The most popular HARD to get white paint color
When it comes to my Online Paint Color Consulting, I have a few favorite paint colors that I refer to time and time again. Why? Because they work. However, there’s one particular white that’s not always the easiest to get, and that color is Sherwin Williams High Reflctive White.
High Reflective White is one of the WHITEST white paint colors on the market, which is why I refer to it so often. Without the warm nod of Alabaster or softness of Pure White, High Reflective White keeps things simple.
So why is it so FREAKIN’ HARD TO GET?
A lot of paint store employees claim that it doesn’t cover well. Fair enough, it really DOESN’T cover well at all (it’s meant to be more of a base than a ‘color’). But the ‘terrible coverage’ point could be made for MANY white paint colors – they don’t have the same hide (ability to cover old colors and look solid), at least not compared to colors with a bit more meat on their bones (lower LRVs).
So with this being said, I KNOW that High Reflective White is a great option, and have the clients and personal experience to prove it. I’m just not sure why so many of my clients have a hard time getting it, saying that their paint store won’t make it for them/doesn’t carry it.
Sooooo, why is it listed in the fan deck? Why is it offered as an option if it isn’t really an option?
Because it CAN be made, oh yes, it can be made.
HOW TO GET SHERWIN WILLIAMS HIGH REFLECTIVE WHITE MADE
Thanks to the arrival of Sherwin Williams Emerald, you can NOW GET High Reflective White – and a version that covers reasonably well! However, in the Emerald line, it’s called Ultra White.
YES, High Reflective White & Ultra White are the same paint color!
The challenge with NOT getting it in Emerald (with the goal of not spending that much money on a gallon of paint) is that you won’t get High Reflective White.
If you go to the paint store and ask for High Reflective White, they’ll either say ‘no,’ as it’s a base and doesn’t cover well (being a base, it’s used to MAKE other colors – it’s the foundation). Or they’ll say, ‘SURE’ and give you a gallon of ‘doctored-up’ Extra White…which isn’t High Reflective White.
High Reflective White has an LRV of 93, making it pretty darn WHITE white. Extra White comes in at 86, making it a SOFT white. It seems it would take an AWFUL LOT of white tint to increase Extra White’s LRV by seven points. Will it brighten it and cut back the undertone found in Extra White? Sure, but will it have that gloriously high LRV? I doubt it.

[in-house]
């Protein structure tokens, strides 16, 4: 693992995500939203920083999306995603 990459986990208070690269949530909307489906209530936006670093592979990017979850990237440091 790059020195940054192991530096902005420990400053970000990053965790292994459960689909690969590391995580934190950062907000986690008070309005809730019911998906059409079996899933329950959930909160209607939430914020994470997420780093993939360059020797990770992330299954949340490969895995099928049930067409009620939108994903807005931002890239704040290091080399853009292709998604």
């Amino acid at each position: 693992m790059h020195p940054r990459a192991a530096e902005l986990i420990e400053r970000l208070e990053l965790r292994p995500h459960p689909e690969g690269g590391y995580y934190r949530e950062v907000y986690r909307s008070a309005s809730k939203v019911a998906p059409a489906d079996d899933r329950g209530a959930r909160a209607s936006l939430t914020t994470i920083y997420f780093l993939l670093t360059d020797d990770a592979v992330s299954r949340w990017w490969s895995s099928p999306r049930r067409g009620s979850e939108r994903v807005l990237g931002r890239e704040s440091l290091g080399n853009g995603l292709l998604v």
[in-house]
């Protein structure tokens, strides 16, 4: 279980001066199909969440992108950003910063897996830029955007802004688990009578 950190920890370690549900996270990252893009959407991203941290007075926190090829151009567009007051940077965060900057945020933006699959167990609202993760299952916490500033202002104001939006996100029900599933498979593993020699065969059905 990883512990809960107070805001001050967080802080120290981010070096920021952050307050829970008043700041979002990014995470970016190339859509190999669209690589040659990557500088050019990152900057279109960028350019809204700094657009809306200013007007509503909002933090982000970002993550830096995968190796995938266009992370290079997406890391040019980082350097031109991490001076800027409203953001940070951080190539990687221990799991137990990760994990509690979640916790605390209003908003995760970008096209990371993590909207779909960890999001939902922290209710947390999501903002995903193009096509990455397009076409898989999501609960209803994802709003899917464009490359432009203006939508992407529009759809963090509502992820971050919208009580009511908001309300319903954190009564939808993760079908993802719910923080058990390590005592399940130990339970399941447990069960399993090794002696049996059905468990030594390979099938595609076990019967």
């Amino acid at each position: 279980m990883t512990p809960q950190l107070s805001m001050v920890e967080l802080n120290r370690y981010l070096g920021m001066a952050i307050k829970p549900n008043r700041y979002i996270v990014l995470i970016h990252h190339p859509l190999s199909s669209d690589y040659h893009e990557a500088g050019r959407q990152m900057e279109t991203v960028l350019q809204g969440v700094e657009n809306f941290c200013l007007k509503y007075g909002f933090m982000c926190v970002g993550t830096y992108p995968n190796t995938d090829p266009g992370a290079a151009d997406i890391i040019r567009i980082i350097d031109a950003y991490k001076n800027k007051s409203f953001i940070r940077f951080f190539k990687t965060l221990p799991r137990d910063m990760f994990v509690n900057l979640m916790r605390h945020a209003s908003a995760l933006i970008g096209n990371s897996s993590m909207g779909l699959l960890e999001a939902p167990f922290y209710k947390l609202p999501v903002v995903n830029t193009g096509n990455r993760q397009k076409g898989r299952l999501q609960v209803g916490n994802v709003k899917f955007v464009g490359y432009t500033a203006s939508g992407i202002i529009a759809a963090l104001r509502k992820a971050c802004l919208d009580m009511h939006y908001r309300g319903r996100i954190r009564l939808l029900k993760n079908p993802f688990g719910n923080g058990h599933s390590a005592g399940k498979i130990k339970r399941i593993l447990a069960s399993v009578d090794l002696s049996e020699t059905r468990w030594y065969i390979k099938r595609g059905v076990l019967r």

Sherwin Williams Extra White
This being said, if you’re not super fussy, this could be good enough (insert me twitching here).
In the great world of whites, this shift matters as Extra White is NOT a bright white. Check your gallon of paint. Sure, the sticker might say High Reflective White at the top, but in the bottom right corner, if you see the words ‘Extra White,’ you’ll know it’s not the real thing.
I was also told by paint store employees (many of them) that adding 4 ounces of white tint to a gallon of High Reflective White will improve the coverage. This is a contentious point as many painters and store employees will DISAGREE.
And I have one more great tip for you…
BUY A HIGHER-QUALITY PAINT
When it comes to paint, you DO get what you pay for. And as it relates to whites, higher quality paint will COVER better. Think of it this way, would you rather spend $90 on one gallon of paint that covers your room or $120 (two less expensive gallons @ $60) as you needed to apply four to five coats to get the same hide and coverage found in the pricier line???
And remember, this lack of hide isn’t unique to High Reflective White; it’s a common thread with many popular white paint colors. You often have to bump up in QUALITY and add those shots of white to get half-decent coverage (I also recommend two coats of primer to get a good headstart).
Long story short, when it comes to High Reflective White, it’s a toss-up as to whether the paint store will make it for you. However, in my experience, if it’s the type of white you’re looking for, it’s DEFINITELY worth asking.
WHICH PAINT COLORS ARE SIMILAR TO HIGH REFLECTIVE WHITE?
If you’re having difficulty getting High Reflective White, check out…
- Benjamin Moore Chantilly Lace. The difference between Chantilly Lace is that it’s a tiny bit softer than High Reflective White (read about it HERE)
- BEHR Ultra Pure White. The difference between Ultra Pure White is that it’s a tiny bit WHITER and brighter than High Reflective White (read about it HERE)
- Sherwin Williams Extra White. The difference between Extra White is that it’s a touch COOLER/softer than High Reflective White (read about it HERE)
Originally written in 2021, updated completely in 2023